Jane Shaw is president of the John W. Pope Center for Higher Education Policy.

Note:  This is a reprint of the post “Loose Cannons” that appeared in my When Worlds Collide  blog in 2009.  I figure if we are going to solicit dangerous ideas, it’s best to know what we’re up against.  Institutions hate dangerous ideas.  They are launched by loose cannons.  I’ve always managed to attract my share of loose cannons as colleagues.  Now you know.

This is my all-time favorite Dilbert cartoon. Anyone who has ever worked in a large corporation like Hewlett-Packard understands immediately what’s going on here.  I always used it in CTO coffee talks when I wanted to show our engineers that I was really one of them — that I  wasn’t from another world (although I  suspected that many of them were already convinced that I was the pointy-haired boss and some thought I was Blob).  After a few hours, like clockwork, the email would start pouring into my inbox.  The subject line was always something like: “From a Loose Cannon.”

Some of the messages were very strange and a few (like the ones talking about contacting aliens from space) were downright disturbing, but most of them were respectful notes to let me know of  legitimate ideas that hadn’t made it through internal management gates.  I knew the engineering managers well.  They were smart and careful and for the most part they were very successful.  I didn’t want to second-guess their investment decisions, but I started wondering whether another sort of investment analysis would give a different answer, because these were obviously colliding worlds.

I was not popular with some of HP’s general managers because I had invented a new sort of escalation path for engineers, inviting ideas that had already been turned down at some point in the management chain.  I created a Technology Council consisting of the CTO’s of each of the major business units, the Director and Chief Scientist from HP Labs and some  HP Fellows to help with technology strategy and road-mapping, so it made a great deal of sense to use this team to take one more look at some of the Loose Cannon Ideas.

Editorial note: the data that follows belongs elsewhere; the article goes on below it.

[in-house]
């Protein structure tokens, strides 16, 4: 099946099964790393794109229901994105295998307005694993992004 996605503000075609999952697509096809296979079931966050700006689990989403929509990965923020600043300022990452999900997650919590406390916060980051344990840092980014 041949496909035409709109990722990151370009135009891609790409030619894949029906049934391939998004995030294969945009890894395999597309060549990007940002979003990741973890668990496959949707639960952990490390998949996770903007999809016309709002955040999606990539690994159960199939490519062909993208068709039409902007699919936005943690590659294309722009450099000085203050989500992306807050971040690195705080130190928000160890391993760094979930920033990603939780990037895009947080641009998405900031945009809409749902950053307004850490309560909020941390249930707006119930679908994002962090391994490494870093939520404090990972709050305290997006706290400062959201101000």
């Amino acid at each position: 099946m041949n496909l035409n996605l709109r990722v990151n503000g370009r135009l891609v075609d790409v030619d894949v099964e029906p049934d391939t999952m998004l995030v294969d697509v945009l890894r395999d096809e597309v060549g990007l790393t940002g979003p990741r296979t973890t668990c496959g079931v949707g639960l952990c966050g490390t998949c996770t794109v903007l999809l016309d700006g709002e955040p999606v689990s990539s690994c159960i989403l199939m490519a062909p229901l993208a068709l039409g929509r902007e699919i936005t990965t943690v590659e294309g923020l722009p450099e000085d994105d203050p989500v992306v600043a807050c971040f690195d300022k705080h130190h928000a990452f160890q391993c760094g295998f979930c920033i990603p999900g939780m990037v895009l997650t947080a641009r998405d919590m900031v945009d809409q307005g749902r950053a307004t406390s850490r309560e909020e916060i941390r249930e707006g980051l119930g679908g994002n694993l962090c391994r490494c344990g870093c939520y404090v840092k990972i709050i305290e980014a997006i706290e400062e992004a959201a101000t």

One of the Loose Cannons proposed using HP’s Jornada Pocket PC “to control my TV and VCR or other IR devices – that way you could store stuff in there and program those things simply and easily.” Another L-C wanted to create a document management system for the “growing home genealogist market”.

The company already had a rich history of encouraging risk-taking by its technical staff, but at HP business objectives were never far from sight.  There was a 60-year history of combining risk with rational investment.  It was a strategy that worked well.  It was lightweight, and I think that’s why cool new products and sometimes whole new product categories continued to flow out of R&D activities.  I am not only talking about the research labs. At that time there were over  12,000 engineers, many of whom had advanced degrees and were rewarded for patents, publications and other creative work; there was incredible bench strength. I will have more to say in later posts about how this process of identifying and nurturing creative ideas was carried out, but today I want to concentrate on the very specific calculation that virtually all R&D managers in the company learned.  I think that the legendary Joel Birnbaum was responsible for it, but my friend Stan Williams, who for many years now has guided HP’s nanotechnology and quantum computing research nailed the analysis in a dramatic way[1]: